The gas is most conveniently dried by passing over calcium chloride or phosphorus pentoxide, then collecting over mercury; other desiccating agents cause decomposition. It may be separated from hydrogen by liquefaction.

Antimony trihydride is a colourless gas with a very characteristic smell, described as faintly resembling that of hydrogen sulphide; its taste is extremely unpleasant, and it is very poisonous. Its vapour density at 15° C. and 754 mm. Is 4.36 (air = 1), in agreement with the formula SbH3. It shows appreciable deviation from the gas laws. When cooled in liquid ethylene it solidifies to a snow-white mass, crystals being formed in liquid air. The solid melts at -88° C., forming a colourless liquid which boils at -17° C. The density of the liquid is 2.26 at -25° C. and 2.34 at -50° C. The gas is slightly soluble in water (to the extent of 0.2 volume in 1 volume of water); the solution in water free from air is fairly stable. It is more soluble in alcohol (15 volumes in 1) and is very soluble in carbon disulphide (250 volumes in 1). It is also fairly soluble in other organic solvents, but such solutions are in general less stable than aqueous solutions.

In its physiological effects the gas strongly resembles arsenic trihydride; exposure to an atmosphere containing 1 per cent, is fatal to mice in a few seconds. Although opinions as to the physiological effect of stibine are conflicting, especially among the earlier workers, it is probable that its action upon human blood is similar to that of arsine, in that the oxyhemoglobin is reduced.

Antimony trihydride is an endothermic compound; the heat of formation, determined by decomposing the gas into its elements by means of the electric spark, is -33,980 gram-calories at constant pressure, and -34,270 gram-calories at constant volume. From an investigation of the electrolytic formation of stibine, the free energy of the reaction 2Sb + 3H2 = 2SbH3 has been calculated to be 62,100 gram-calories for two moles of the gas in an acid solution, and 62,000 gram-calories for two moles in an alkaline solution.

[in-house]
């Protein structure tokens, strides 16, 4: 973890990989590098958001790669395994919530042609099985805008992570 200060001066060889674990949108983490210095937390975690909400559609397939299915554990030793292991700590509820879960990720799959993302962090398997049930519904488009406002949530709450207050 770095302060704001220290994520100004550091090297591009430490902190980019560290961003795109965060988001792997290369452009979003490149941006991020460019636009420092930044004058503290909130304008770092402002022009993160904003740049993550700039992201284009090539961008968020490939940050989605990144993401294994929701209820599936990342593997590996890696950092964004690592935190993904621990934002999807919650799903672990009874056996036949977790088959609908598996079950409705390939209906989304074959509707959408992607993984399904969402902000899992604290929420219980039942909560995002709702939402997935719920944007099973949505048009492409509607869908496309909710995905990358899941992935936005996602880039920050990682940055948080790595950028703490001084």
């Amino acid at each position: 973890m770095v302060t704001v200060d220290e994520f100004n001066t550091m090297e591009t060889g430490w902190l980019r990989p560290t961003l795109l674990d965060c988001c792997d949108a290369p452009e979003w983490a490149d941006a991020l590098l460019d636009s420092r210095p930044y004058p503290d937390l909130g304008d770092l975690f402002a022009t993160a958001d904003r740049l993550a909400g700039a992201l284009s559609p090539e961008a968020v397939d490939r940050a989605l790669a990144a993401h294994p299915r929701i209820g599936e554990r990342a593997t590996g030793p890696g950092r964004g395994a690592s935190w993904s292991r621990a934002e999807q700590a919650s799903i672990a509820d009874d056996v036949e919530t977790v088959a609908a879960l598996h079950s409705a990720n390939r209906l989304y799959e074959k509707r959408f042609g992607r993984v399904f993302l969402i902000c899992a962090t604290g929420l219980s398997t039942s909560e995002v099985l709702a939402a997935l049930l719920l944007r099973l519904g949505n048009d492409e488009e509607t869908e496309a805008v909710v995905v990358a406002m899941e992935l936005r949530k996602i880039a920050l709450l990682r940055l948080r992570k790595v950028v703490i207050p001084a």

Stibine is readily decomposed into its elements; if the gas is pure and dry, however, it remains fairly stable when kept in a thoroughly clean glass vessel. Air and aerated water produce some decomposition, but water free from air appears to be without action. Decomposition does not appear to be caused by light. The velocity of the decomposition depends considerably upon the nature of the surface in contact with the gas, an etched surface, or one coated with an antimony mirror, acting catalytically. The presence of hydrogen does not affect the rate of decomposition; oxygen poisons the antimony mirror which, however, recovers its activity after some hours. It is probable that the effect of oxygen is to oxidise the hydride, not the mirror itself. The rate of decomposition is also affected by the nature of the surface of the antimony mirror.

By the action of heat alone stibine is decomposed more readily than arsine, rapid decomposition occurring at temperatures above 150° C. If the reaction is carried out in a clean glass tube heated locally, an antimony mirror is deposited on both sides of the heated part; this reaction is employed in the well-known Marsh's test.

Liquid stibine is partially decomposed even at low temperatures, decomposition beginning between -65° C. and -56° C. Decomposition takes place more rapidly in the liquid than in the gaseous state, but no evidence has been obtained of the formation of a lower hydride as one of the products of decomposition.

Stibine is oxidised by air or oxygen even at low temperatures according to the equation

4SbH3 + 3O2 = 4Sb + 6H2O

Under ordinary conditions black antimony is deposited, but at -90° C. the yellow modification is obtained. Liquid air does not cause oxidation. When burned in air, antimony trioxide is obtained instead of the metal.

Stibine is readily decomposed at the ordinary temperature by the halogens, forming antimony halides and halogen acids.